This summer, Boskalis Marine Services was involved for the third consecutive year on installation work for the construction of the longest suspension bridge in the world: the Çanakkale 1915 bridge. A total of sixteen bridge segments were lifted and installed. The 5,000-ton sheerleg crane Asian Hercules III completed the final major lifting operation in early August. Project manager Jasper Joosse and operations manager Hans Hilverda look back on a successful project: “We will certainly drive across the bridge ourselves one day!”

On both banks, there are two pylons rising 318 meters above the waterline that support the bridge construction. There are heavy cables attached to the top of the four pylons that span the entire length of the bridge. They carry the vertical cables that bear the weight of the road surface and keep it horizontal. There will be three lanes in either direction on the 36-meter-wide bridge deck. Boskalis Marine Services had already played a leading role in the construction in previous years, for example in lifting segments of the pylons with its floating sheerleg crane Taklift 4 and in towing and positioning the caissons supporting the pylons.


“One of our strengths is that we are used to working in multinational teams with people from different cultural backgrounds. And that was sometimes useful on this project,” says Hilverda. “Once again, we were working for our client DLSY, a consortium consisting of the Turkish companies Limak and Yapı Merkezi and the South Korean companies Daelim and SK E&C. The challenge for our predominantly Dutch colleagues is to establish good relationships with those different corporate cultures and a range of safety philosophies. Guided by our NINA (No Injuries No Accidents) safety approach we managed to get the work done safely together with all people involved. When we acquired the contract, we agreed to work with the colleagues who had worked here before. The fact that we have been asked back for the third time is a vote of confidence, and we have justified that confidence this time again.”

Range and height

The road surface structure consists of approximately ninety bridge sections. Most of them are being installed by the client itself, but sixteen bridge sections had to be installed in hard-to-reach locations around the towers and pylons on both banks. “We were called in to help with that work,” Joosse says. “With the Asian Hercules III (AH3) sheerleg crane of our heavy lift joint venture Asian Lift, one of the largest sheerlegs of its kind, we had enough reach to install these sections at the required height. The heaviest bridge section weighed about 450 tons. A piece of cake for the AH3, which has a lifting capacity of 5,000 tons.” Hilverda explains: ‘The Çanakkale bridge’s road surface is approximately seventy to ninety meters above the waterline so that even high transport vessels can continue to use this important maritime route. The AH3 is one of the few floating sheerleg cranes in the world that can install the bridge sections at this height.”

Lifting frames

Several factors, including COVID-19, meant that the starting date for the physical lifting operation was postponed from late April to early June. “From that point on, we were able to stick more or less to schedule,” says Joosse. “But the preparatory work started back in September 2020 with the engineering and preparations for the entire operation: writing procedures, purchasing materials and applying for permits.” An important part of the preparations included the development and production of the steel lifting frames measuring 16x16 meters and 20x8 meters. They were designed specifically for this project. “The frames were needed to distribute the load evenly across all the lifting points of the segments,” says Hilverda. “They were built in Turkey on the basis of our design and tested by a local classification company.”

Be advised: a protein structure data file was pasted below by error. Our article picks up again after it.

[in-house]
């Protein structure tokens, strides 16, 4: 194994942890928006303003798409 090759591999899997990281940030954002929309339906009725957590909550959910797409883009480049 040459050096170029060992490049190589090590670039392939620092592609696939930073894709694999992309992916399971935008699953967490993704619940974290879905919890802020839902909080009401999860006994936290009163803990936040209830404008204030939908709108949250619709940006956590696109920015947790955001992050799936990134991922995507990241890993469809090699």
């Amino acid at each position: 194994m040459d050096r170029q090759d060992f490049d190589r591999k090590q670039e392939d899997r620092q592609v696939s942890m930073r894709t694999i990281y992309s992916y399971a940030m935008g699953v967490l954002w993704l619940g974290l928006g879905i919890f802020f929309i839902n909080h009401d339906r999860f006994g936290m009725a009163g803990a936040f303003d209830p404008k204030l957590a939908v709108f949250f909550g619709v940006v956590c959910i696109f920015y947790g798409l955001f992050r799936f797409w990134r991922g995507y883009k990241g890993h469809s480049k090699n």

Including the crews, about fifty Boskalis specialists were involved in the project, which was managed from a project office in Gelibolu. “You need daylight for this kind of work. So we worked twelve hours a day, seven days a week,” says Joosse. “In that way, we could adapt our work to match the rate at which the client could deliver the bridge sections.” Before each lifting operation, an extensive procedure was drawn up with a meticulous step-by-step plan. In the days before a lifting operation, all the steps were run through and numerous safety checks were carried out. “The AH3 was fixed into place with six anchors before each operation, so designing and testing a reliable anchor spread was a time-consuming part of the preparations,” says Joosse. “The colleagues on our anchor handling tug Sapphire did the anchoring work. Before each lifting operation, one half of the Dardanelles was closed to shipping by the authorities, so that any traffic was kept a few hundred meters away. A speed restriction of eight knots was also introduced for passing vessels.’

We provided the client with the best possible service by working in a solution-oriented way and getting involved with discussions about how to improve the operations.


After the last lifting operation, the self-propelled AH3 returned to Singapore. “We provided the client with the best possible service by working in a solution-oriented way and getting involved with discussions about how to improve the operations,” says Hilverda. “Projects of this kind demonstrate that we are a highly versatile company and that Boskalis, as a one-stop shop, has almost every discipline at its disposal to execute projects like this in an integrated way, now and in the future.” Joosse agrees: “It’s a job we can be proud of. For Boskalis Marine Services, the project involved a whole range of interesting factors and we learned a lot. Hans and I will certainly drive across the bridge ourselves one day!”